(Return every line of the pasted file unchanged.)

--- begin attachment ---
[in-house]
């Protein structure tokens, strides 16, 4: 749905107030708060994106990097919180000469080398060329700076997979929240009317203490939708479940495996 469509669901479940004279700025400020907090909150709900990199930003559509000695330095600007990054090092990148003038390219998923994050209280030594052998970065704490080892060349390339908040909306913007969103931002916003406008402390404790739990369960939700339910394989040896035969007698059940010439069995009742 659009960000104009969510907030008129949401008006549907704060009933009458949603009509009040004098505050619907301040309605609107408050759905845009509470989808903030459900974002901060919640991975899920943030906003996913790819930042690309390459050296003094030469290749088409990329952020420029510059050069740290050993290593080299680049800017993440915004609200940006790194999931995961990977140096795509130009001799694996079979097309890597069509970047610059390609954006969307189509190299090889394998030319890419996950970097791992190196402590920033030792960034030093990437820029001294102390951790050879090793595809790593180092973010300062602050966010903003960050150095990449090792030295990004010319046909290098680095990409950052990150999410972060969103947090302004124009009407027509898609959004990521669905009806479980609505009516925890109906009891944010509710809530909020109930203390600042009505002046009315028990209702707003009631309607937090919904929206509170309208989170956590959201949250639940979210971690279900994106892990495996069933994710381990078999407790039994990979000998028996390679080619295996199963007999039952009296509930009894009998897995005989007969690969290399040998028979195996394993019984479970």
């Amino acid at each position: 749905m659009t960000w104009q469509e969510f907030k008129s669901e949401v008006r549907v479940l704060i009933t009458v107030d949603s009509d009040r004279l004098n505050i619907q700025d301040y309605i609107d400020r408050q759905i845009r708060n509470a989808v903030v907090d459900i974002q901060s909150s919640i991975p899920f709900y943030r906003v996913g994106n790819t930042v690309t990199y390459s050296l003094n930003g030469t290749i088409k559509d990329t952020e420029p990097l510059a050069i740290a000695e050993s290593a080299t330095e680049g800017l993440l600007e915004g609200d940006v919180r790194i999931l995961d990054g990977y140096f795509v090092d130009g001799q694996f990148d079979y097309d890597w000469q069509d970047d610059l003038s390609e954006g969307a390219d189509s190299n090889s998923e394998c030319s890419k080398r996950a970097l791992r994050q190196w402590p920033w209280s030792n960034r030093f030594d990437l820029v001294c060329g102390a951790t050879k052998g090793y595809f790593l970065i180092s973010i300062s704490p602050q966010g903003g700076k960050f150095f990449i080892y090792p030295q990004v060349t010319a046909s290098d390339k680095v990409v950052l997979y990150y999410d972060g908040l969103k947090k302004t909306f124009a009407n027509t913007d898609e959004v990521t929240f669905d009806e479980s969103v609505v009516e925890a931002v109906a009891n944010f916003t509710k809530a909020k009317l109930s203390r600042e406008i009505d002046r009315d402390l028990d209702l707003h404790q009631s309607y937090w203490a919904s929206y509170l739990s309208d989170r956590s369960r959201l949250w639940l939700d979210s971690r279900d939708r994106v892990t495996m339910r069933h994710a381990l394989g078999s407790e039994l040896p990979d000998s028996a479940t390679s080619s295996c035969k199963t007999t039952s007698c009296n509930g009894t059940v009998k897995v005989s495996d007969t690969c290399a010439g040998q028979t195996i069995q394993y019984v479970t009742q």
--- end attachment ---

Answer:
[in-house]
């Protein structure tokens, strides 16, 4: 749905107030708060994106990097919180000469080398060329700076997979929240009317203490939708479940495996 469509669901479940004279700025400020907090909150709900990199930003559509000695330095600007990054090092990148003038390219998923994050209280030594052998970065704490080892060349390339908040909306913007969103931002916003406008402390404790739990369960939700339910394989040896035969007698059940010439069995009742 659009960000104009969510907030008129949401008006549907704060009933009458949603009509009040004098505050619907301040309605609107408050759905845009509470989808903030459900974002901060919640991975899920943030906003996913790819930042690309390459050296003094030469290749088409990329952020420029510059050069740290050993290593080299680049800017993440915004609200940006790194999931995961990977140096795509130009001799694996079979097309890597069509970047610059390609954006969307189509190299090889394998030319890419996950970097791992190196402590920033030792960034030093990437820029001294102390951790050879090793595809790593180092973010300062602050966010903003960050150095990449090792030295990004010319046909290098680095990409950052990150999410972060969103947090302004124009009407027509898609959004990521669905009806479980609505009516925890109906009891944010509710809530909020109930203390600042009505002046009315028990209702707003009631309607937090919904929206509170309208989170956590959201949250639940979210971690279900994106892990495996069933994710381990078999407790039994990979000998028996390679080619295996199963007999039952009296509930009894009998897995005989007969690969290399040998028979195996394993019984479970």
């Amino acid at each position: 749905m659009t960000w104009q469509e969510f907030k008129s669901e949401v008006r549907v479940l704060i009933t009458v107030d949603s009509d009040r004279l004098n505050i619907q700025d301040y309605i609107d400020r408050q759905i845009r708060n509470a989808v903030v907090d459900i974002q901060s909150s919640i991975p899920f709900y943030r906003v996913g994106n790819t930042v690309t990199y390459s050296l003094n930003g030469t290749i088409k559509d990329t952020e420029p990097l510059a050069i740290a000695e050993s290593a080299t330095e680049g800017l993440l600007e915004g609200d940006v919180r790194i999931l995961d990054g990977y140096f795509v090092d130009g001799q694996f990148d079979y097309d890597w000469q069509d970047d610059l003038s390609e954006g969307a390219d189509s190299n090889s998923e394998c030319s890419k080398r996950a970097l791992r994050q190196w402590p920033w209280s030792n960034r030093f030594d990437l820029v001294c060329g102390a951790t050879k052998g090793y595809f790593l970065i180092s973010i300062s704490p602050q966010g903003g700076k960050f150095f990449i080892y090792p030295q990004v060349t010319a046909s290098d390339k680095v990409v950052l997979y990150y999410d972060g908040l969103k947090k302004t909306f124009a009407n027509t913007d898609e959004v990521t929240f669905d009806e479980s969103v609505v009516e925890a931002v109906a009891n944010f916003t509710k809530a909020k009317l109930s203390r600042e406008i009505d002046r009315d402390l028990d209702l707003h404790q009631s309607y937090w203490a919904s929206y509170l739990s309208d989170r956590s369960r959201l949250w639940l939700d979210s971690r279900d939708r994106v892990t495996m339910r069933h994710a381990l394989g078999s407790e039994l040896p990979d000998s028996a479940t390679s080619s295996c035969k199963t007999t039952s007698c009296n509930g009894t059940v009998k897995v005989s495996d007969t690969c290399a010439g040998q028979t195996i069995q394993y019984v479970t009742q």